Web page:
R3: Special Big Band / Gull Lake Jazz Orchestra / Empire Jazz Orchestra
The Duke Ellington Legacy is a nine-piece ensemble founded by Edward Kennedy Ellington II, the Duke's grandson and son of Mercer Ellington who led the new Ellington orchestra for a number of years after his father's death in 1974. Single Petal of a Rose, the group's second recording, is enhanced on five tracks by the presence of the veteran tenor saxophonist Houston Person and further amplified by the admirable arranging skills of pianist Norman Simmons and saxophonist / music director Virginia Mayhew. Ellington himself is the guitarist, teaming with Simmons, bassist Tom DiCarlo, drummer Paul Wells and percussionist Sheila Earley to comprise a sturdy rhythm section. Vocalist Nancy Reed is another decisive asset, delivering open-hearted readings of "In My Solitude," "In a Mellow Tone," "Squeeze Me" and "Love You Madly."
While most of the music is from the Ellington / Billy Strayhorn library, there are two exceptions: Erskine Hawkins' gin-soaked "After Hours" and Simmons' assertive blues, "Home Grown." Aside from his notable talents as a composer, arranger and accompanist, Simmons is a splendid soloist as well, as he shows from the outset on the gossamer title selection (dedicated to the leader's mother, Evelyn), on which his unaccompanied piano weaves an entrancing spell. Simmons is showcased again on "After Hours" and Strayhorn's tender "Lotus Blossom," trombonist Noah Bless on Strayhorn's pensive study in self-analysis, "Blood Count." Mayhew, another first-rate improviser, is heard to good advantage on five numbers, while the other member of the front line, trumpeter Jami Dauber (like Mayhew an alumna of the all-female big band DIVA), is in fine form on "Happy Go Lucky Local" (perhaps best known to some as "Night Train"), "Home Grown," "Mellow Tone," "Squeeze Me" and "Love You Madly." Completing the program are Strayhorn's "Upper Manhattan Medical Group" and "Lush Life" (the last with a charming introduction by Simmons).
Even though it's far from garden-fresh, the music of Ellington / Strayhorn has stood the test of time, and it's always a kick to hear it again, especially when dressed in a brand new wardrobe. Thanks in part to the Duke's grandson, the Duke Ellington Legacy remains alive and well, and that's a good thing. For Ellington fansand they are legionas well as music-lovers everywhere, Single Petal of a Rose bears witness again that music of this stature has no shelf-life.
Washington State University Jazz Big Band
As so many of today's university-level jazz ensembles are so well-schooled (pardon the pun) that there's scarcely enough daylight to single out one from another, they must be measured according to other criteria including the music they have chosen to play: is it interesting enough to draw the listener's attention and keep him or her immersed in its themes throughout the length of an entire album? It is here that Washington State University earns a slim edge, as Zoot Suit, the band's second recording under Greg Yasinitsky's able direction, is comprised of nearly a dozen captivating tunes, well-written by Yasinitsky and eight other composers and well-played by five groups spanning the years 2009-2011.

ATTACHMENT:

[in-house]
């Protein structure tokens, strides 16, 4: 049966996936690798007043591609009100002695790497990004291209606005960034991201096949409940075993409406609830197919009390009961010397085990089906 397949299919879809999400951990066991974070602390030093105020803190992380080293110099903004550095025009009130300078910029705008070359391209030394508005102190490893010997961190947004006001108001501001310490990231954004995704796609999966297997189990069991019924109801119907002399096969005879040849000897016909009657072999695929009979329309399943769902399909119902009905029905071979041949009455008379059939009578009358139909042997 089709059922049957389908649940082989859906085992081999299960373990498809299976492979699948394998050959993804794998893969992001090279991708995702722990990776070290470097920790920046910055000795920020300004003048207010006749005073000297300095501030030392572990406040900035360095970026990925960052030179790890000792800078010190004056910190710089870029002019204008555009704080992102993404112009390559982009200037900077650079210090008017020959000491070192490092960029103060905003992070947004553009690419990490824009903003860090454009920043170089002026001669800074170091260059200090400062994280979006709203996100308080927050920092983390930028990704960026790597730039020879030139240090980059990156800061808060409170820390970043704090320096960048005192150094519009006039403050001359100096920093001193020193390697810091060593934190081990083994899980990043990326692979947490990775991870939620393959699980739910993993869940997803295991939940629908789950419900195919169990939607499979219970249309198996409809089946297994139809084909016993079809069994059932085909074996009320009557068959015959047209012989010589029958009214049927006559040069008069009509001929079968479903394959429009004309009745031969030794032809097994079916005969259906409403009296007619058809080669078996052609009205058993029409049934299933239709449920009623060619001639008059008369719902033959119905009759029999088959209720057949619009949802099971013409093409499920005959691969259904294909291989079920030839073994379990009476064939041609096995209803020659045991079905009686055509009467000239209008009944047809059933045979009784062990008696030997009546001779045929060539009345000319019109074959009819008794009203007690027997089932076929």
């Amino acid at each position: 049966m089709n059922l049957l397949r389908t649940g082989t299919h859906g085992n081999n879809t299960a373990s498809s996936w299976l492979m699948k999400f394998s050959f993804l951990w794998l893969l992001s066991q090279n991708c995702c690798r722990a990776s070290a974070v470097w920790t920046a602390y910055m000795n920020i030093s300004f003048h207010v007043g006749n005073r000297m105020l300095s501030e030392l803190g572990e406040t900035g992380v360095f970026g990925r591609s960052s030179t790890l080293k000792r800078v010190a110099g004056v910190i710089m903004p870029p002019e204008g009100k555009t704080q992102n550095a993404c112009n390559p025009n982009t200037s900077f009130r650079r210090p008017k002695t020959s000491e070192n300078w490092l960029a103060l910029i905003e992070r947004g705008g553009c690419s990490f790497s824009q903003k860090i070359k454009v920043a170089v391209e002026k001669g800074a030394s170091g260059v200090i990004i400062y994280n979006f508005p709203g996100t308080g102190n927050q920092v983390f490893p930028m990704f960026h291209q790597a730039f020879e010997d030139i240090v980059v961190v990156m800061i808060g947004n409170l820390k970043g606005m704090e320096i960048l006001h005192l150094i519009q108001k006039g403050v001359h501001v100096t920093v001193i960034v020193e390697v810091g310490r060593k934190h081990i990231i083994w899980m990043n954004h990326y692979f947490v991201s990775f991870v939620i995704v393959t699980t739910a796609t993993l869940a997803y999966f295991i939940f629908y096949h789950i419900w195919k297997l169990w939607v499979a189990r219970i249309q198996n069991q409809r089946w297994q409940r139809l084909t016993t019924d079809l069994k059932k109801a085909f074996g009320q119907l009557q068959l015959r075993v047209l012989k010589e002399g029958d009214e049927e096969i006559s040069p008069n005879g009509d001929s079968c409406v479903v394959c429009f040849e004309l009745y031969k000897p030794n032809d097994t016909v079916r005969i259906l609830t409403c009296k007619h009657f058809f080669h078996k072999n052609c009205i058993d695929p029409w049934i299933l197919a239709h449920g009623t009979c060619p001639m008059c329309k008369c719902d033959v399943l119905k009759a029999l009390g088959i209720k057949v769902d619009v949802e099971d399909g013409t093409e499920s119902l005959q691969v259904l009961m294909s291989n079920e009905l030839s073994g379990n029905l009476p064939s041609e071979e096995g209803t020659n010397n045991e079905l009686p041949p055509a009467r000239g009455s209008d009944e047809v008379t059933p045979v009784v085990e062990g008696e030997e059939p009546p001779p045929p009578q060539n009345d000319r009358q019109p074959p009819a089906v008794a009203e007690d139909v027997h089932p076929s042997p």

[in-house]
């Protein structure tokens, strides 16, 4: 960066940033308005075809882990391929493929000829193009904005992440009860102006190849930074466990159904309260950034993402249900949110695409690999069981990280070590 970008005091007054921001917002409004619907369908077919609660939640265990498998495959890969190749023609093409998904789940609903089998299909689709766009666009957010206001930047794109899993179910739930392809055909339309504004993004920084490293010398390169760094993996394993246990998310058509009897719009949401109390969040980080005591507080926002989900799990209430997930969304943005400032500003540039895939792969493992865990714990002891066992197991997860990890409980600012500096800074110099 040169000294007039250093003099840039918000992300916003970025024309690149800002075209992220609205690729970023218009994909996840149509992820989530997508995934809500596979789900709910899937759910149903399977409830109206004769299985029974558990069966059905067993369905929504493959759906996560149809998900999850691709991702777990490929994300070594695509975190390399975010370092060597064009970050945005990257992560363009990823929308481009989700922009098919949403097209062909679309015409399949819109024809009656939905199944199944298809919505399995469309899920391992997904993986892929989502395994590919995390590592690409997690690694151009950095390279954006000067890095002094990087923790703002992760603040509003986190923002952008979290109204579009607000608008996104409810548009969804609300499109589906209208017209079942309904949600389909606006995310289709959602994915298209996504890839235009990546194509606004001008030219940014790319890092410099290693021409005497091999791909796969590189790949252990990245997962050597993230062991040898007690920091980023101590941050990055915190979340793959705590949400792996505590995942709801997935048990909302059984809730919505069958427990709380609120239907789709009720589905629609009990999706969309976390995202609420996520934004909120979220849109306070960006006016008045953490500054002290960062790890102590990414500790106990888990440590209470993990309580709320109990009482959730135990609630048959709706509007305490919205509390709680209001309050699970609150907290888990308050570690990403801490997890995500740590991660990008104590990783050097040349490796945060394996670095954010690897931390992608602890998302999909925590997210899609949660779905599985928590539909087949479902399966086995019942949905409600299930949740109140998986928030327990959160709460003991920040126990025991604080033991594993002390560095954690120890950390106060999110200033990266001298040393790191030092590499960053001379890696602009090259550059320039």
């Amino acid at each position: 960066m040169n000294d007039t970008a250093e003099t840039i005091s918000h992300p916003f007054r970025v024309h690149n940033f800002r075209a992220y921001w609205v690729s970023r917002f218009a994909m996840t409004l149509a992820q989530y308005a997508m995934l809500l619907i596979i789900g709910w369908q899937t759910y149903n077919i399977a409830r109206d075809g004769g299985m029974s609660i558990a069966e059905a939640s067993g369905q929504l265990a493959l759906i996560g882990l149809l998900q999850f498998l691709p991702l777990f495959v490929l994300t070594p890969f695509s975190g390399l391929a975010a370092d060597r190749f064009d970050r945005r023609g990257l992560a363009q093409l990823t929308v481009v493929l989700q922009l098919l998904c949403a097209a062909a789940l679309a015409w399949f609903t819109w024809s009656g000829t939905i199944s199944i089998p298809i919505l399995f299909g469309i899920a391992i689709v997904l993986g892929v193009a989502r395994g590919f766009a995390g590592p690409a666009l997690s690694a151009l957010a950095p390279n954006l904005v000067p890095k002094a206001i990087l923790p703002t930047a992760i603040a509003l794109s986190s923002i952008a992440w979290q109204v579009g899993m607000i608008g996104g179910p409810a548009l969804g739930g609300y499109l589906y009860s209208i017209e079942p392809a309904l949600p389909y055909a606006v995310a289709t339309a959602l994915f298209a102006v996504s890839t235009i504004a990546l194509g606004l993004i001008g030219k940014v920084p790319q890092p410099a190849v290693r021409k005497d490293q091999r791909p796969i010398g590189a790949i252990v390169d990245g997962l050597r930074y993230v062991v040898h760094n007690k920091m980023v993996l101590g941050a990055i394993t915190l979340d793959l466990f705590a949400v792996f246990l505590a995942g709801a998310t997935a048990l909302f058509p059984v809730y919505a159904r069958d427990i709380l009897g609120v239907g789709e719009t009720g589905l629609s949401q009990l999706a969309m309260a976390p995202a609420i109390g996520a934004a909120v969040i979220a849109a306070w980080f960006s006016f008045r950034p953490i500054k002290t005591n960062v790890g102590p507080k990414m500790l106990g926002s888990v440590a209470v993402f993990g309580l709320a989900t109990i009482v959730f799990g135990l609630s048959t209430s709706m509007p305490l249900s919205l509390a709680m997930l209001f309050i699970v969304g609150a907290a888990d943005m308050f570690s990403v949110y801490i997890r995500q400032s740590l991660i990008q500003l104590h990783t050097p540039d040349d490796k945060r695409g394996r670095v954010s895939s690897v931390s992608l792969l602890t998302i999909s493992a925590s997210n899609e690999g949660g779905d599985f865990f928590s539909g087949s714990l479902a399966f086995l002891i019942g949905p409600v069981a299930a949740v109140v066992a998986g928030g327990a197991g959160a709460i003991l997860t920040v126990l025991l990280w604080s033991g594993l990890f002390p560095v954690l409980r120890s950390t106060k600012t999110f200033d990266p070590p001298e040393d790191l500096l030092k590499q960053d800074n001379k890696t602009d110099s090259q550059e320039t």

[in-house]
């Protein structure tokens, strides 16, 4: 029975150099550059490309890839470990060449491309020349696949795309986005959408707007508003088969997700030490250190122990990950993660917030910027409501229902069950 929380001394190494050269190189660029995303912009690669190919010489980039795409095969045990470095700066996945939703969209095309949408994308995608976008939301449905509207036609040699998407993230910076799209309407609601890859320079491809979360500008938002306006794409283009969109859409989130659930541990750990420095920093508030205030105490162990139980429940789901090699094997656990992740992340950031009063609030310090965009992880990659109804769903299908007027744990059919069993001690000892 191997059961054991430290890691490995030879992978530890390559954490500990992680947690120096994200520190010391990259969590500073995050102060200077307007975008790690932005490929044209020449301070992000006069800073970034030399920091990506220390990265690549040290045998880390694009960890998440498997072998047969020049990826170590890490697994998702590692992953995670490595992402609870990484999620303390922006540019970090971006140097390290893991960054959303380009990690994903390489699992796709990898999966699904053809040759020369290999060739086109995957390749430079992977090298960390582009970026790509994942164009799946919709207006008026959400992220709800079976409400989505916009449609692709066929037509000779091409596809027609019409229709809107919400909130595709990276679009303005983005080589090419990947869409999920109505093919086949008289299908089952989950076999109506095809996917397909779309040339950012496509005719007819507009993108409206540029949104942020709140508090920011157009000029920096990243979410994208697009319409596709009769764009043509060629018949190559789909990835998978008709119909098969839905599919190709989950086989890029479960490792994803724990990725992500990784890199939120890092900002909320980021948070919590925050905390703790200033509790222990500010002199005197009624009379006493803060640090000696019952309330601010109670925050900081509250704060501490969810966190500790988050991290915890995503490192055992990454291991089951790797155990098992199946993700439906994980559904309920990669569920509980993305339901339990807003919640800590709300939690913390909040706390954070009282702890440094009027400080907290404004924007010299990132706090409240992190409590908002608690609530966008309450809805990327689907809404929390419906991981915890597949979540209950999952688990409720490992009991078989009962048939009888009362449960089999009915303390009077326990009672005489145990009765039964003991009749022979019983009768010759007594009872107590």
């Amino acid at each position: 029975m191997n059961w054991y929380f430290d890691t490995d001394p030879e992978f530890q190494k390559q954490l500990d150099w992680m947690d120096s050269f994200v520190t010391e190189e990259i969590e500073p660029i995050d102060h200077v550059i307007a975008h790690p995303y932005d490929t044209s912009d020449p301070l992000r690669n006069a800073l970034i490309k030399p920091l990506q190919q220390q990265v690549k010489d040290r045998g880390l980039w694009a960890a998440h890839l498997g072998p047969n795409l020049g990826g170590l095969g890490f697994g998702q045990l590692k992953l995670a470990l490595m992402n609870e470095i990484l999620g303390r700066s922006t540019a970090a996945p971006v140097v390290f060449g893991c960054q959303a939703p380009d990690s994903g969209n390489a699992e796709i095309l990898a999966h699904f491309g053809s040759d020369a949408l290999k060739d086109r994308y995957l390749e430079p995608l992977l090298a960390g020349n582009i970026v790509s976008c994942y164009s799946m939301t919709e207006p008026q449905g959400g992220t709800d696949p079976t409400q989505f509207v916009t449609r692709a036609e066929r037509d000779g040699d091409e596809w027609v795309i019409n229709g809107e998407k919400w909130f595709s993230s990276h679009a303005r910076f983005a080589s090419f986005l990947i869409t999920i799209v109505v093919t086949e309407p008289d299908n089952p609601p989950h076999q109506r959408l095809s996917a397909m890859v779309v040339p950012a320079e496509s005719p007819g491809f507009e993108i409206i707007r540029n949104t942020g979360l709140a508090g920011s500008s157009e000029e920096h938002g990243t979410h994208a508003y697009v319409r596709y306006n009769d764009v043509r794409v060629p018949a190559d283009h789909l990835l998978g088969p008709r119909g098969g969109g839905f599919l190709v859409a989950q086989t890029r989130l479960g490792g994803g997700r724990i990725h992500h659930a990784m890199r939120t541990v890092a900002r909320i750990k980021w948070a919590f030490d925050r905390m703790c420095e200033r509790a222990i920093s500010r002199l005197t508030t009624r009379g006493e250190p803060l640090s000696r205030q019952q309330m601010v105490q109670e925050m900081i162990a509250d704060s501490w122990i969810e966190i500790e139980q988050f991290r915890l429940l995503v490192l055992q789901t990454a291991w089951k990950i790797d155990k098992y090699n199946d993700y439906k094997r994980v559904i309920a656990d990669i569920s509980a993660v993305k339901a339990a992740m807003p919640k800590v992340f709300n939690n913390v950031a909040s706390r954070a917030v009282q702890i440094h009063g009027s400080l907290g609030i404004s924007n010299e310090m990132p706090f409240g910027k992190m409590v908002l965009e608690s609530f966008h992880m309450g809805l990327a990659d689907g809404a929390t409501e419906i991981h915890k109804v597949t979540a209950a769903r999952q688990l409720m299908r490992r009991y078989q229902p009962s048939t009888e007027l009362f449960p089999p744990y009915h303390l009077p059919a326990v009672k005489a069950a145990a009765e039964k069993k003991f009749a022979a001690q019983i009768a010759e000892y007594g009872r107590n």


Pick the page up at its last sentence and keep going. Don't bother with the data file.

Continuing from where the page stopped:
While Yasinitsky wrote a pair of the album's more engaging themes, "Zoot Suit" and "Saratoga," they are no more than a slight step ahead of Lynn Petersen's animated "Three Way Stop," tenor saxophonist Patrick Sheng's high-flying "Monkey King" or alto Stan Sabourin's assertive "Ozone" (on which he solos with pianist Charles Wicklander). Sheng is the featured soloist on "Stop" and Billy Strayhorn's often-crossed "Chelsea Bridge," alto David Crow on Sam Jones' lyrical "Unit Seven," while baritone Matt Lanka shines with trumpeter Brendan McMurphy on "Saratoga" and with Wicklander on Brent Edstrom's muscular arrangement of the traditional folk hymn "Down by the Riverside." Estrom also deftly remodeled George Gershwin's "I Got Rhythm" (solos by Sheng, Crow and drummer Scott Langdon). Guest trombonist Matt Finders is in the pocket on his own shuffling composition, "Terilyn's Dance," and the ensemble fashions a likable groove from the outset on Bill Liston's sunny opener, "Tri-Bop." Tenors Sarah Cosano and Oliver Walter solo with Wicklander and bassist Tanner Brown on "Tri-Bop," with Wicklander, Brown, Crow and Langdon on "Zoot Suit."
Sound quality is first rate, playing time respectable at roughly one hour. Most decisive, hardly any of the time is squandered as Yasinitsky's undergrads put their collective shoulders to the wheel and keep their eyes on the ball to assure that every number is given its due. There aren't many big-band albums, especially at the college level, that are a pleasure to hear from end to end; this is one of them.
Tracks and Personnel